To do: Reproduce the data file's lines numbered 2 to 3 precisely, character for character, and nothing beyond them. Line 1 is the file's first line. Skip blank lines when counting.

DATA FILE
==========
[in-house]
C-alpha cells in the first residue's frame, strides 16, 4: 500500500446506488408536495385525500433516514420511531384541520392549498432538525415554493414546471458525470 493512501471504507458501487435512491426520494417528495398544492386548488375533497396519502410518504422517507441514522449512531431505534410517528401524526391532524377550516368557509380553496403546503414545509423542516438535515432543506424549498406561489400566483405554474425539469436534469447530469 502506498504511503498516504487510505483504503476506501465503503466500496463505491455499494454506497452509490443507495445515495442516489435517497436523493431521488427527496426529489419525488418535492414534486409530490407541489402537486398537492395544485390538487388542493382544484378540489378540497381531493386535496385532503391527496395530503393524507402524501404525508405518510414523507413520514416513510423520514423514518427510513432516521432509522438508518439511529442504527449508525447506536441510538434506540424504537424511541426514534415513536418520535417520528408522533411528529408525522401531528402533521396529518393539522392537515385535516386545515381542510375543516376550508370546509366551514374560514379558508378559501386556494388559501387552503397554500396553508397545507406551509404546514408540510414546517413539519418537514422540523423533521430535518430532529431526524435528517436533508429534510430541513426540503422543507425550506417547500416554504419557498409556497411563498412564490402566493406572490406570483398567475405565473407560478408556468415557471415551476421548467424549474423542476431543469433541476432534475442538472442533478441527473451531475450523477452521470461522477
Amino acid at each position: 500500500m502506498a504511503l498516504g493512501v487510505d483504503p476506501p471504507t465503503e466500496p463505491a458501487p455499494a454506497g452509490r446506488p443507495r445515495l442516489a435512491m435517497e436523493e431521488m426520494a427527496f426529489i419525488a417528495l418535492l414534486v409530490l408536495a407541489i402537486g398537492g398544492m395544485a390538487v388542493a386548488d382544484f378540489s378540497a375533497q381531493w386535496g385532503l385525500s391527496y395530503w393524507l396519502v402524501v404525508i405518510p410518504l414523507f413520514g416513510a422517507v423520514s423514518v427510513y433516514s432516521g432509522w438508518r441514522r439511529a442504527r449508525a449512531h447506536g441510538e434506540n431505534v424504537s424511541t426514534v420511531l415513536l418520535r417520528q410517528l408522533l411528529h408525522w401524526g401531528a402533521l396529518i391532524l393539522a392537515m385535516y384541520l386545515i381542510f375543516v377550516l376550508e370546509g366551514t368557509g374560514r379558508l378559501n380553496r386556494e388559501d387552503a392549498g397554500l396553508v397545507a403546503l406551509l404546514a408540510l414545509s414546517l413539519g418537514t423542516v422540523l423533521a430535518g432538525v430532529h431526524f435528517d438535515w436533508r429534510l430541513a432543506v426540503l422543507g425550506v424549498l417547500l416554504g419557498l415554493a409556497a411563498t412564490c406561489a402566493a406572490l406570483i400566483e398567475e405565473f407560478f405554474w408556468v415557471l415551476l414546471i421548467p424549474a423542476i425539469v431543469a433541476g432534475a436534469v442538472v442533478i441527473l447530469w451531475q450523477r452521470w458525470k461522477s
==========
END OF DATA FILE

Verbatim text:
C-alpha cells in the first residue's frame, strides 16, 4: 500500500446506488408536495385525500433516514420511531384541520392549498432538525415554493414546471458525470 493512501471504507458501487435512491426520494417528495398544492386548488375533497396519502410518504422517507441514522449512531431505534410517528401524526391532524377550516368557509380553496403546503414545509423542516438535515432543506424549498406561489400566483405554474425539469436534469447530469 502506498504511503498516504487510505483504503476506501465503503466500496463505491455499494454506497452509490443507495445515495442516489435517497436523493431521488427527496426529489419525488418535492414534486409530490407541489402537486398537492395544485390538487388542493382544484378540489378540497381531493386535496385532503391527496395530503393524507402524501404525508405518510414523507413520514416513510423520514423514518427510513432516521432509522438508518439511529442504527449508525447506536441510538434506540424504537424511541426514534415513536418520535417520528408522533411528529408525522401531528402533521396529518393539522392537515385535516386545515381542510375543516376550508370546509366551514374560514379558508378559501386556494388559501387552503397554500396553508397545507406551509404546514408540510414546517413539519418537514422540523423533521430535518430532529431526524435528517436533508429534510430541513426540503422543507425550506417547500416554504419557498409556497411563498412564490402566493406572490406570483398567475405565473407560478408556468415557471415551476421548467424549474423542476431543469433541476432534475442538472442533478441527473451531475450523477452521470461522477
Amino acid at each position: 500500500m502506498a504511503l498516504g493512501v487510505d483504503p476506501p471504507t465503503e466500496p463505491a458501487p455499494a454506497g452509490r446506488p443507495r445515495l442516489a435512491m435517497e436523493e431521488m426520494a427527496f426529489i419525488a417528495l418535492l414534486v409530490l408536495a407541489i402537486g398537492g398544492m395544485a390538487v388542493a386548488d382544484f378540489s378540497a375533497q381531493w386535496g385532503l385525500s391527496y395530503w393524507l396519502v402524501v404525508i405518510p410518504l414523507f413520514g416513510a422517507v423520514s423514518v427510513y433516514s432516521g432509522w438508518r441514522r439511529a442504527r449508525a449512531h447506536g441510538e434506540n431505534v424504537s424511541t426514534v420511531l415513536l418520535r417520528q410517528l408522533l411528529h408525522w401524526g401531528a402533521l396529518i391532524l393539522a392537515m385535516y384541520l386545515i381542510f375543516v377550516l376550508e370546509g366551514t368557509g374560514r379558508l378559501n380553496r386556494e388559501d387552503a392549498g397554500l396553508v397545507a403546503l406551509l404546514a408540510l414545509s414546517l413539519g418537514t423542516v422540523l423533521a430535518g432538525v430532529h431526524f435528517d438535515w436533508r429534510l430541513a432543506v426540503l422543507g425550506v424549498l417547500l416554504g419557498l415554493a409556497a411563498t412564490c406561489a402566493a406572490l406570483i400566483e398567475e405565473f407560478f405554474w408556468v415557471l415551476l414546471i421548467p424549474a423542476i425539469v431543469a433541476g432534475a436534469v442538472v442533478i441527473l447530469w451531475q450523477r452521470w458525470k461522477s